Hiking Butano State Park
Neil Wiley

Butano isn’t as dramatically beautiful as other local parks. The trees are big, but not as big as at Henry Cowell or Big Basin. The waterfalls are smaller. So are the nearby mountains. And the ocean views are distant and rare. But like the girl next door, Butano is so nice, so personable and so comfortable that you discover that you may like her more than the flashy superstars. O.K., let’s end the analogy. Butano is simply a great place to hike.

Although I hiked through Butano State Park on one of July’s hottest days, this fogbound canyon was cool. It was also the quietest park I’ve visited. And with this serenity and solitude, the Little Butano Canyon displayed an interesting variety of ecosystems—coastal grasslands, alder woodlands, oak woodlands, stands of giant Douglas fir and redwood, vernal wetlands and dry chaparral. The trails were pleasant paths, mostly in shade with few steep grades. And I’ve never been to a park with so many ferns—a sure sign of water, shade and coolness.

Driving to Butano is a bit of a chore. You have to make a giant 47-mile loop, driving down to Santa Cruz, then north on Highway 1 about twenty miles to Gazos Creek Road, then a left turn on Cloverdale Road, then a right into the park. Although getting through Santa Cruz numbs the mind, the drive up the coast past Wilder Ranch, Waddell Beach and Año Nuevo clears lungs and brain. And because Butano is well hidden and off the beaten track, it is uncrowded, clean and peaceful.

If you are day hiking, park near the entrance kiosk and visitor center. Cost is $3.00. If you are camping overnight, you can drive up to the campground. For camping reservations from Memorial Day to Labor Day, call 1-800-444-PARK (7275).

If you want a short walk, go to the left of the entrance, and take Jackson Flats Trail to Mill Ox Trail. Turn right down a steep trail to the park’s main paved road. Turn left up the road for a few hundred yards, then look for the Creek Trail on the left. This trail is an easy, relatively flat creekside trail. When you reach the end, you can simply double back or walk down to the road to the entrance. (The road is less safe because of car traffic from the campground.)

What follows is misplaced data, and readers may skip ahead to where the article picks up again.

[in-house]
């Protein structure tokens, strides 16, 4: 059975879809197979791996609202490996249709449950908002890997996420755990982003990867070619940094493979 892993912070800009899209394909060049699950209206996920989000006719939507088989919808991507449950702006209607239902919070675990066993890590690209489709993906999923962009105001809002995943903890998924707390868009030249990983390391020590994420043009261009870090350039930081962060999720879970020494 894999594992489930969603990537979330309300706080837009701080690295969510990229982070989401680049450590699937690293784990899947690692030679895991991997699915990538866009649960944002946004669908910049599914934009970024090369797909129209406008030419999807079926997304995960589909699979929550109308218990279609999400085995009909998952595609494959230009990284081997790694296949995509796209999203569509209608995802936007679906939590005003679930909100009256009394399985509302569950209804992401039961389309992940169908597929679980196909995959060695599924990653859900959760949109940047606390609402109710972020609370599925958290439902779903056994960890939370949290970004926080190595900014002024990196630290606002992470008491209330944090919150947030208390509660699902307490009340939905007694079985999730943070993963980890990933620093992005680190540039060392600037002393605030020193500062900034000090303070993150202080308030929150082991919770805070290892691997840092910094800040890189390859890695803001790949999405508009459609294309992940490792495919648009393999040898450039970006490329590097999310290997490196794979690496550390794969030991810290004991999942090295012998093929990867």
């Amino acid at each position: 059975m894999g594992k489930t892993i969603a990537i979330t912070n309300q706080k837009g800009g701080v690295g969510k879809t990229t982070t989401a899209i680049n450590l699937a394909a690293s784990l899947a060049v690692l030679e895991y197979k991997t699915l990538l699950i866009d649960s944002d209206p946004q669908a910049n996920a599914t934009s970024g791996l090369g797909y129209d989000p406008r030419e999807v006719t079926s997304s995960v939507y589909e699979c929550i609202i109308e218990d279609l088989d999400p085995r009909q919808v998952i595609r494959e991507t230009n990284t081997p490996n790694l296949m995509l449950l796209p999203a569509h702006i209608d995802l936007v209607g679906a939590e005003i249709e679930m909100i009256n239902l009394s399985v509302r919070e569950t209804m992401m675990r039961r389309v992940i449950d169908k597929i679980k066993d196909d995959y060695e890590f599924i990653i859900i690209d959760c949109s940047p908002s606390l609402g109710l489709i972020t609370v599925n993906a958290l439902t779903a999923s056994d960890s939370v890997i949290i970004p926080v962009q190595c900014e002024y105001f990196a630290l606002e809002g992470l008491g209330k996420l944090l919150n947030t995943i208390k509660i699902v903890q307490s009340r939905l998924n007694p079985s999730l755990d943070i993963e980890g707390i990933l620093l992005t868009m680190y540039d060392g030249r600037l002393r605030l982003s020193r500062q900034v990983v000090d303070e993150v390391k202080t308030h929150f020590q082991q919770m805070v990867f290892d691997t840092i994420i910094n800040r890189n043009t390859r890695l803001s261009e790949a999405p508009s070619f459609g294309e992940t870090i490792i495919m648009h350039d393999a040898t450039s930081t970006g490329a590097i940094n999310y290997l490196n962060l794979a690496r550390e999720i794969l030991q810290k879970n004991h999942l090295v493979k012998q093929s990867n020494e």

Here’s a more challenging trail. Following the recommendations of master trail guide Tom Taber, I chose to make a loop around the park. The Año Nuevo Trail begins on the right side of the entrance, next to a small but interesting nature center. Follow this trail, turn left on Goat Hill Trail, then right on Doe Ridge Trail to Olmo Fire Road. Go left and up a steep hill for about one hundred yards, then take Indian Trail to Canyon Trail. Turn left when you reach Jackson Flats Trail. Take this trail back to the entrance, where you’ll emerge on the left side of the kiosk parking lot. The total loop is between ten and eleven miles.

This loop has lots of variety. My walk began in light mixed forest and open meadows. As I headed up the canyon, the forest became darker and the trees bigger. Even in July, the air was damp and cool. I enjoyed the soft duff of the trail that cushioned my boots. For almost two miles, I followed the Doe Ridge Trail at an elevation of about 1000 feet, looking down on forest.

When I emerged on Olmo Creek Road, I was surprised by the height of the ridge and the heat. I could see views south to the ocean and north to the abandoned landing field. Fortunately, my hot climb was only about one hundred yards long before I could slip back into the relative coolness of Indian Trail, a path so subtle and narrow that it made me feel like an Ohlone hunter.

Next came my least favorite trail—Canyon. It was hotter, rockier, and the big trees gave way to manzanitas, knobcone pines and chinquapin. Skittering lizards made me jump. I worried about falling off the many cliffs and rocks. And worst of all, as I was climbing a particularly rough and precarious section, two women passed me like I was standing still. In fact, I looked at my feet to see if they were still moving. Later, I shared a break with them, but they soon left me in their dust. They were the only hikers I saw all day.

Fortunately, I had unknowingly saved the best for last. Jackson Flats Trail lived up to its name. It was smooth and relatively flat. It also passed through the biggest redwoods and most interesting terrain of the day, with generous carpets of ferns and oxalis under the shade of redwoods and firs. Next came little catwalks through low, marshy areas filled with a wild profusion of colorful flowers and birds. On a wetter day, I might have seen salamanders and California newts, but I was well satisfied. It was an interesting and refreshing walk. I recommend it to all hikers. (The trails are not open to bikers, horses or dogs.)

After spending most of the day in shade, I pulled off Highway 1 at the Franklin Point trailhead of Año Nuevo Park and Reserve to enjoy a little sun and surf before returning home to what we laughingly call “the real world.”

If you would like to trade your “real world” for cool, quiet solitude, visit Butano State Park.

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